ADHD is unpredictable

The most difficult part of parenting a child with ADHD, for me, is the unpredictability. My son might be calm as a cucumber one day and then blazing his trail, like he literally has a colony of fire ants in his pants, the very next. This lack of predictability makes it most difficult to parent consistently and calmly, the two pillars of parenting a child with ADHD.

It’s difficult to plan without predictability. Take our trip to the grocery store yesterday for example. For at least a week now, my son, Ricochet, has been begging for some cereal I don’t normally allow him to have. I asked him to wait until we went to Aldi, where I could get it for a lot less money. As we drove to school yesterday morning, I let him know that he and I would go to Aldi after I picked him up from school that afternoon. He agreed and reminded me that he could finally get the cereal he wanted.

I picked him up from school as usual that afternoon. “How was your day, Buddy?” I asked (predictably).

“Great!” he answered. Kicking his feet and writhing in his seat as he attempted to buckle.

“Awesome,” I replied. “We’re going to Aldi, then home.”

“No,” he whined. “I just want to go home. I like to go home after school.”

I had my work cut out for me. “Buddy, I told you this morning that we would go to the store after school. I know you don’t like unexpected trips after school, but I told you about this already. You’re going to get your cereal, remember?”

A belabored sigh was the only answer I got. I was happy with that though, it beats arguments and meltdowns any day. I’d noticed a lot more arguments and meltdowns since having to change his ADHD medication three weeks ago. I was seeing a lot more hyperactivity too… a whole lot more.

I can handle hyperactivity. It’s tough, but I understand that Ricochet’s wild bodily jerks and dances are due to his lack of proprioceptive input and his sensory processing disorder (SPD). The hyperactivity from ADHD is magnified by his sensory issues — it’s a double whammy that often puts us on display in public settings where that much movement is out of the ordinary.

Yesterday was no different. My boy was zipping through the aisles, pushing the cart in a zig-zag fashion as speedily as he could. When we stopped to consider a product, he broke out in dance. You know, the kind of outrageous dance moves Julia Louis-Dreyfus made famous in the TV show, Seinfeld, but with a little Running Man added in. Let’s just say, it garners lots of attention.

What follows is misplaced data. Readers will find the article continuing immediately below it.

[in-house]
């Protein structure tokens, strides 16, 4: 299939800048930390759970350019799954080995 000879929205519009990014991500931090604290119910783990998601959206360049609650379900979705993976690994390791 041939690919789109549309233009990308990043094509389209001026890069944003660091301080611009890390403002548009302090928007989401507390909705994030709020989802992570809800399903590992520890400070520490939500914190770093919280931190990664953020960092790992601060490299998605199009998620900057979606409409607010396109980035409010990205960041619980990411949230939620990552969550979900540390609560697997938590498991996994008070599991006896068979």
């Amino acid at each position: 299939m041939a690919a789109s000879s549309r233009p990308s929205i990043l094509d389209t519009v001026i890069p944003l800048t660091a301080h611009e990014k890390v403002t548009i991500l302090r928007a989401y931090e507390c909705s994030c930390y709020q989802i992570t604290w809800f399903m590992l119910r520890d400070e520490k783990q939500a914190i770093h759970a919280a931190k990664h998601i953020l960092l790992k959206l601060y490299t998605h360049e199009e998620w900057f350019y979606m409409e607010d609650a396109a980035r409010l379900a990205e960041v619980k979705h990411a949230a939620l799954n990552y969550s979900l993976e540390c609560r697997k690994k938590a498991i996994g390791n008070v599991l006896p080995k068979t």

Truly understanding ADHD

If I didn’t understand my son, truly understand his intricacies and disabilities, I would have been aggravated by his behavior and embarrassed. However, I’ve spent the last five and a half years getting to know my son in a meaningful way as it relates to his alphabet soup of disorders (ADHD, SPD, EFD, Dysgraphia, Written Expression Disorder, possible HFA). That insight helps me stay calm, and it has also helped me develop a thicker skin where the thoughts of opinions of others are concerned — a coping mechanism I couldn’t live without when parenting a child with ADHD.

One of the top pieces of advice I give to parents of a child with ADHD is to remain calm. Remain calm NO MATTER WHAT. Yes, it’s difficult. Yes, I do lose my cool sometimes still. But remaining calm is the only way to keep a situation from escalating. When my son was younger (he’s eleven now), he would get angry with me when I said no to the foods he begged for at the grocery store. So angry he would yell, “You don’t love me,” or “I’m never gonna love you again,” repeatedly, at the top of his lungs. I learned (the hard way) that getting angry back only made his behavior worse. I also learned that he didn’t have the skills to manage frustration appropriately, and that was the reason for his over-the-top outbursts. Those insights helped me remain calm and disengaged when these public outbursts (inevitably) happened.

The need for self-preservation lead me to a new mantra, “Who cares!” I’ve used it countless times over the last several years to maintain my composure in the face of parenting an (unpredictable) child with ADHD. I know his behavior is not a reflection of my parenting skills, and that’s what matters.